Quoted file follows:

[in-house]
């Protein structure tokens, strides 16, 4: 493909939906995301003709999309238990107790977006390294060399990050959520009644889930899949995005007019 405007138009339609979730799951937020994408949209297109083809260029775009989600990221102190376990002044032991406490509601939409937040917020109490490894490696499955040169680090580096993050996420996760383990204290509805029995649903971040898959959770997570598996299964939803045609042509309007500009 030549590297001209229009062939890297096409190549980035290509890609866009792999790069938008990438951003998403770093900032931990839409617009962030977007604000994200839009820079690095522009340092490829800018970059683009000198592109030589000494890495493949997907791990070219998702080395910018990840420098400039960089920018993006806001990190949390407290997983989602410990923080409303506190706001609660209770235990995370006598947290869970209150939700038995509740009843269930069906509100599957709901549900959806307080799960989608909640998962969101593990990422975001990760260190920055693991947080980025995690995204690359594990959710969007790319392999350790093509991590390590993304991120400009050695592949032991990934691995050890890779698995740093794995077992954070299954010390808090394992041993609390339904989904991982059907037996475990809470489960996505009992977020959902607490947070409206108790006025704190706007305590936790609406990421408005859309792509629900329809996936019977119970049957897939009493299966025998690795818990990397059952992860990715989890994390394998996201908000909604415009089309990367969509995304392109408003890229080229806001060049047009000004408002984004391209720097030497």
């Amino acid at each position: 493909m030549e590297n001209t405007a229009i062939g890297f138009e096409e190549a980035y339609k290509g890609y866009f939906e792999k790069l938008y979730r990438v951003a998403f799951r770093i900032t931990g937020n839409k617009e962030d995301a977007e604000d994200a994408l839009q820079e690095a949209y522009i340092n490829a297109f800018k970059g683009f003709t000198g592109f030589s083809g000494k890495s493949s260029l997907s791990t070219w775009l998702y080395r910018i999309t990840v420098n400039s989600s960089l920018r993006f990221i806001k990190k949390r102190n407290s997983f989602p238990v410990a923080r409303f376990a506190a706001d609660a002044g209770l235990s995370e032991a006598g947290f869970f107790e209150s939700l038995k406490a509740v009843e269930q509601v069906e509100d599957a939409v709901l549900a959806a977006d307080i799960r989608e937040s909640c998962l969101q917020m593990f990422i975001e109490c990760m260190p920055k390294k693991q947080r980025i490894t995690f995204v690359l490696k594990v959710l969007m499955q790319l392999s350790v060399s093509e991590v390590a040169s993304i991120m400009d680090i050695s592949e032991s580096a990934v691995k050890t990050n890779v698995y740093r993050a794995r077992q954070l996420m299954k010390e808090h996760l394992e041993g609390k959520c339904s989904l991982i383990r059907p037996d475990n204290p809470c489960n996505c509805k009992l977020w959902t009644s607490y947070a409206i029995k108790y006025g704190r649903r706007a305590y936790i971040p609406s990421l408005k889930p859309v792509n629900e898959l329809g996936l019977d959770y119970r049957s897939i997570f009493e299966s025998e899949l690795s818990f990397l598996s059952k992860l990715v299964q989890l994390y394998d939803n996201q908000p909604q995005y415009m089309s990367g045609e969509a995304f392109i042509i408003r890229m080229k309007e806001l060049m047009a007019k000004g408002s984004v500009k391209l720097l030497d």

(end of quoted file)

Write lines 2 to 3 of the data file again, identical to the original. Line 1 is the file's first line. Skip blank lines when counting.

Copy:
């Protein structure tokens, strides 16, 4: 493909939906995301003709999309238990107790977006390294060399990050959520009644889930899949995005007019 405007138009339609979730799951937020994408949209297109083809260029775009989600990221102190376990002044032991406490509601939409937040917020109490490894490696499955040169680090580096993050996420996760383990204290509805029995649903971040898959959770997570598996299964939803045609042509309007500009 030549590297001209229009062939890297096409190549980035290509890609866009792999790069938008990438951003998403770093900032931990839409617009962030977007604000994200839009820079690095522009340092490829800018970059683009000198592109030589000494890495493949997907791990070219998702080395910018990840420098400039960089920018993006806001990190949390407290997983989602410990923080409303506190706001609660209770235990995370006598947290869970209150939700038995509740009843269930069906509100599957709901549900959806307080799960989608909640998962969101593990990422975001990760260190920055693991947080980025995690995204690359594990959710969007790319392999350790093509991590390590993304991120400009050695592949032991990934691995050890890779698995740093794995077992954070299954010390808090394992041993609390339904989904991982059907037996475990809470489960996505009992977020959902607490947070409206108790006025704190706007305590936790609406990421408005859309792509629900329809996936019977119970049957897939009493299966025998690795818990990397059952992860990715989890994390394998996201908000909604415009089309990367969509995304392109408003890229080229806001060049047009000004408002984004391209720097030497």
């Amino acid at each position: 493909m030549e590297n001209t405007a229009i062939g890297f138009e096409e190549a980035y339609k290509g890609y866009f939906e792999k790069l938008y979730r990438v951003a998403f799951r770093i900032t931990g937020n839409k617009e962030d995301a977007e604000d994200a994408l839009q820079e690095a949209y522009i340092n490829a297109f800018k970059g683009f003709t000198g592109f030589s083809g000494k890495s493949s260029l997907s791990t070219w775009l998702y080395r910018i999309t990840v420098n400039s989600s960089l920018r993006f990221i806001k990190k949390r102190n407290s997983f989602p238990v410990a923080r409303f376990a506190a706001d609660a002044g209770l235990s995370e032991a006598g947290f869970f107790e209150s939700l038995k406490a509740v009843e269930q509601v069906e509100d599957a939409v709901l549900a959806a977006d307080i799960r989608e937040s909640c998962l969101q917020m593990f990422i975001e109490c990760m260190p920055k390294k693991q947080r980025i490894t995690f995204v690359l490696k594990v959710l969007m499955q790319l392999s350790v060399s093509e991590v390590a040169s993304i991120m400009d680090i050695s592949e032991s580096a990934v691995k050890t990050n890779v698995y740093r993050a794995r077992q954070l996420m299954k010390e808090h996760l394992e041993g609390k959520c339904s989904l991982i383990r059907p037996d475990n204290p809470c489960n996505c509805k009992l977020w959902t009644s607490y947070a409206i029995k108790y006025g704190r649903r706007a305590y936790i971040p609406s990421l408005k889930p859309v792509n629900e898959l329809g996936l019977d959770y119970r049957s897939i997570f009493e299966s025998e899949l690795s818990f990397l598996s059952k992860l990715v299964q989890l994390y394998d939803n996201q908000p909604q995005y415009m089309s990367g045609e969509a995304f392109i042509i408003r890229m080229k309007e806001l060049m047009a007019k000004g408002s984004v500009k391209l720097l030497d």